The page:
The iPad is known as a great media consumption device for kicking back on the sofa to surf the ’Net, watch videos and read electronic magazines, but with a little effort, an iPad can be transformed into a powerful media creation device as well. With just a couple of readily available accessories, it’s surprisingly easy to record great-sounding audio into an iPad, even though it doesn’t have an obvious microphone input. I recently got my hands on a Samson Meteor USB Microphone and an iPad Camera Connection Kit and within minutes the microphone was live and I was recording. This is a pretty interesting solution for recording musical instruments or voices for video productions and podcasting. Read on to find out just how easy this is to get going.
Before I started this article, I had never recorded audio with an external microphone into my iPad. In fact, I didn’t even have an audio recording app on my iPad. However, after a quick visit to the Apple app store, I located and downloaded a free audio recording app (it's called AudioMemos SE) and I was good to go. The only thing I needed to do was to plug the equipment into my iPad and figure out how to get it running.
When you’re using an iPad, you don’t have to deal with pesky little things like “files” and “software drivers.” All of this stuff is essentially handled behind the scenes by your apps. The same holds true when you use an external USB microphone with an iPad. There’s pretty much no set-up process involved at all. The most time-consuming portion of my test was opening the boxes that the equipment came in (and both boxes were pretty easy to crack open).
The Apple iPad doesn’t have a USB port or a memory card reader. The only digital connectivity on the device is its 30-pin docking connector. That’s why the iPad Camera Connection Kit is required when you want to attach external hardware. Obviously, this kit does more than just enable you to connect a camera to an iPad. The kit comes with two separate 30-pin adapters, one with a “standard A” USB port and the other with an SD Card slot. The SD Card adapter lets you feed images from a camera’s SD card directly into your iPad, and the USB adapter lets you connect cameras (and other hardware) to the ever-popular tablet.
I opened up a new iPad Camera Connection Kit and removed the USB adapter. I simply attached the USB adapter to my iPad’s 30-pin connector and moved on. Next, I busted out the new Samson Meteor USB mic. The Meteor comes with a USB cable, and the only thing I needed to do was to connect one end of the cable to the iPad, the other end to the rear of the Meteor. Done.
Before I elaborate on how easy it was to use the Samson Meteor USB Microphone with my iPad, I’d like to take a moment to tell you how well designed this product is. The Meteor has a very handsome looking retro-futuristic design. I was pleased to discover that it’s made out of real metal, as opposed to a metallic-looking plastic. The folding tripod legs are very clever and useful, and it has little rubber-like nubs at the base of its feet which help to cut down on vibration noise. There’s a 5/8th thread at the base of the mic for mounting it on a mic stand. Since a USB Microphone acts as the soundcard of the computer or device it’s attached to, the Meteor has a stereo 3.5mm headphone output. The dial on the front is your headphone volume knob, with a button in the center that mutes the microphone. A blue LED light lets you know that you’re connected to the computer, and the light turns yellow when muted. The mic itself is so attractive looking that you’ll be tempted to leave it out on display to show it off.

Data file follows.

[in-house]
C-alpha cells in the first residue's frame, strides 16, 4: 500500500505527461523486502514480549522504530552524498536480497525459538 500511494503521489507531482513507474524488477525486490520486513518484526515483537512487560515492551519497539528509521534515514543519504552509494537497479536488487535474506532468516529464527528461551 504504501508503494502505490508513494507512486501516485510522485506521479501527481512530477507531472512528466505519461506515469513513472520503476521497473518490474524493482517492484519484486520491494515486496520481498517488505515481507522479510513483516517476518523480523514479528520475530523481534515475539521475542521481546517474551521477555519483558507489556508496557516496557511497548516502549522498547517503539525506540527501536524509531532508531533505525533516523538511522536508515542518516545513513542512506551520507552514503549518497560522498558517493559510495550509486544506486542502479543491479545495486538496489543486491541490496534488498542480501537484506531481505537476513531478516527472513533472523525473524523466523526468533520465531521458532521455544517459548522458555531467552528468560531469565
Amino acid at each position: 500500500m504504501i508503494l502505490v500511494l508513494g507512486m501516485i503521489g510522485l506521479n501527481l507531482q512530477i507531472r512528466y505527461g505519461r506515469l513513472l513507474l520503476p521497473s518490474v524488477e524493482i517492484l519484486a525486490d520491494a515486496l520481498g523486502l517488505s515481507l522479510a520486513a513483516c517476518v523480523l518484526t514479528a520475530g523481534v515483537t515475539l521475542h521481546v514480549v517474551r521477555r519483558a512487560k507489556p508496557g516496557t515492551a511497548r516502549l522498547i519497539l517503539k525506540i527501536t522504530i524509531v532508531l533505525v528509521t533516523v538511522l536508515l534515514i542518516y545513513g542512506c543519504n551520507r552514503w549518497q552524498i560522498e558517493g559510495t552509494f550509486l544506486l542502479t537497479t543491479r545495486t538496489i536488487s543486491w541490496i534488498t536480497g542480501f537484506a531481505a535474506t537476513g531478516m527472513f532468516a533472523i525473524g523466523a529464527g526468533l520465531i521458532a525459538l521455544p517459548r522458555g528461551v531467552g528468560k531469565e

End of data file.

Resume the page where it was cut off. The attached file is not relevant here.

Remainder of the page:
There was no set-up involved for this microphone to work with the iPad (the Meteor is compatible with the iPad 1 and iPad 2, as well as Mac OS X and Windows XP, Vista and 7). I didn’t have to open and adjust the iPad’s Settings or anything. I plugged the Meteor USB Microphone into the USB adapter in the iPad, the blue LED went on, and I was ready to record. It doesn’t get any easier.
I launched AudioMemos SE, the free audio recording app I had downloaded. I tapped the on-screen Record button and I was rolling. Next, I launched the iPad’s stock Camera app, and switched it into video-recording mode. I started shooting video on the iPad and wouldn’t you know it, the Meteor microphone was picking up the audio for my video footage as well. The Meteor USB Microphone and the iPad Camera Connection Kit are sold bundled together as a B&H kit.
It may be painfully simple to get a USB microphone to record into an iPad, but if you strive to make a professional-sounding recording of a voice, there are many more factors you must consider (such as room ambiance, processing and critical monitoring). The best way to familiarize yourself with the ins and outs is to read the B&H InDepth Voice-Over Equipment Buying Guide.
If you have any more questions about the Samson Meteor USB Microphone or about recording audio into an iPad, we encourage you to submit a Comment below.